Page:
1.2: Purpose and intention of these rules
4.31: Application to deal with delay
4.33: Dismissal for long delay

Case Summary

A Provincial Court Judge had dismissed the Appellant’s Action for long delay pursuant to Rule 4.31. The Appellant appealed this Decision to the Court of Queen’s Bench. Justice Malik dismissed the Appeal, finding no palpable and overriding error in the Provincial Court Judge’s findings.

Justice Malik first noted that Rule 1.2 promotes the resolution of disputes in a timely, efficient, and cost-effective manner. Justice Malik also noted that Rule 4.31 allows the Court to dismiss all or part of a claim where a party’s delay in prosecuting the Action results in significant prejudice to the other party. Under Rule 4.31(2), a delay that is inordinate and inexcusable is presumed to have caused significant prejudice.

Justice Malik found no palpable and overriding error in the finding that the delay was inordinate and inexcusable. The delay was two weeks less than the three years required to bring an Application for long delay pursuant to Rule 4.33. The Appellant argued that the delay was caused by her lawyer’s failure to follow up with her and the Appellant’s difficulty retrieving documents from storage and from her physicians. The Court noted that the Appellant was represented by a lawyer, and it is ultimately the Plaintiff’s obligation to prosecute his or her Action in a timely manner.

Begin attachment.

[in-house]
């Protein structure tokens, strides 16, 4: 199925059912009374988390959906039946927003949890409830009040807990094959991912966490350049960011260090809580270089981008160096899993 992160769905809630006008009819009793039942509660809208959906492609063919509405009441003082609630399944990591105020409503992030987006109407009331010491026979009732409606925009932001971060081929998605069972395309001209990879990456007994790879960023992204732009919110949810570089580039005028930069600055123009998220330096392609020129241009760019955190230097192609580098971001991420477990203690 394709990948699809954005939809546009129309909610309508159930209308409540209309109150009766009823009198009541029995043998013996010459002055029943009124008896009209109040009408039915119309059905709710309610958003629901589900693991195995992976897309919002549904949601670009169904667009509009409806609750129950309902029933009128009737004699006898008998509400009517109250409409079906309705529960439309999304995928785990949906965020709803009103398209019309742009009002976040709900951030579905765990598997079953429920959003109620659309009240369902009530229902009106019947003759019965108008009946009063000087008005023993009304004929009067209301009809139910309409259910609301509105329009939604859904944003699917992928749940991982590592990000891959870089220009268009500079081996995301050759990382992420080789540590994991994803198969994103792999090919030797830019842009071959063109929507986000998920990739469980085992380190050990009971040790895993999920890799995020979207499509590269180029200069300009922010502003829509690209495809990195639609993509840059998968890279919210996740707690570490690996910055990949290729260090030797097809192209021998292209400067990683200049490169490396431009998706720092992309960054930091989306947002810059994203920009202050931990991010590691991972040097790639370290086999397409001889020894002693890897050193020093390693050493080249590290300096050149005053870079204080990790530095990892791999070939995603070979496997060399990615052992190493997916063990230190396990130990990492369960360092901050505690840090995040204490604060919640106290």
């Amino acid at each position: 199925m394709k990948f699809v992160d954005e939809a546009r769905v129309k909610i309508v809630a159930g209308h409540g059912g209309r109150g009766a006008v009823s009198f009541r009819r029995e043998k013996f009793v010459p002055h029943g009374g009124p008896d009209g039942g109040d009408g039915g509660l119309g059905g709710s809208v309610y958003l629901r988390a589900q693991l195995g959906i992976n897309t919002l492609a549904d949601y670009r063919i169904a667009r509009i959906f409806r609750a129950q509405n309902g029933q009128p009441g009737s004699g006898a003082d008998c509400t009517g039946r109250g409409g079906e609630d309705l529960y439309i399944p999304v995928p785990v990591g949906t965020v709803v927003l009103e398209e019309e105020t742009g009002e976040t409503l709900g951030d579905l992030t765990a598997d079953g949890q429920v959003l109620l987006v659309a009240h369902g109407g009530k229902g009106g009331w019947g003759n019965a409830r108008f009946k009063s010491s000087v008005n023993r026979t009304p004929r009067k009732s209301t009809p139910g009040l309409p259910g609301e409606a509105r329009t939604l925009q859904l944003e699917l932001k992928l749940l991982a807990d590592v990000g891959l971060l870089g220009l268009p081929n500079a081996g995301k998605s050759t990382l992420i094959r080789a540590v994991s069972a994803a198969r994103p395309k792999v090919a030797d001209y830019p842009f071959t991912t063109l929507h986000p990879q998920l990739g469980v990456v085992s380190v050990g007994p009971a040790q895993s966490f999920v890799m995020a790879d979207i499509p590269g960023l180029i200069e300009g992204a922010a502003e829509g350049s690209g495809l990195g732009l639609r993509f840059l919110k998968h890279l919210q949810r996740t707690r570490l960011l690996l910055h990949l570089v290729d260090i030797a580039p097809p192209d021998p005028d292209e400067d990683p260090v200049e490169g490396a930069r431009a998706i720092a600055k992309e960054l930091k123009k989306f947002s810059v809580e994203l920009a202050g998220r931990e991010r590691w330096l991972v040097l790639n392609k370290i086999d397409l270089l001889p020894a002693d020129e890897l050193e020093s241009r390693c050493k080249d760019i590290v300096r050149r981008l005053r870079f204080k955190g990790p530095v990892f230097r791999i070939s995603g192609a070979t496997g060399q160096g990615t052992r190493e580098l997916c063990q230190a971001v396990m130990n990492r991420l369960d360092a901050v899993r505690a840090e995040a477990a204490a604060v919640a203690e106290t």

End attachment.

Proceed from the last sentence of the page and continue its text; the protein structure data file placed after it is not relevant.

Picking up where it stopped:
Justice Malik also found no palpable and overriding error in the finding that the Appellant failed to rebut the presumption that the delay had caused prejudice. The Provincial Court Judge found that there was clear evidence of prejudice: in particular, one of the Respondent’s key witnesses no longer lived in Canada and would likely be testifying 7-8 years after the events giving rise to the Appellant’s claim.

View CanLII Details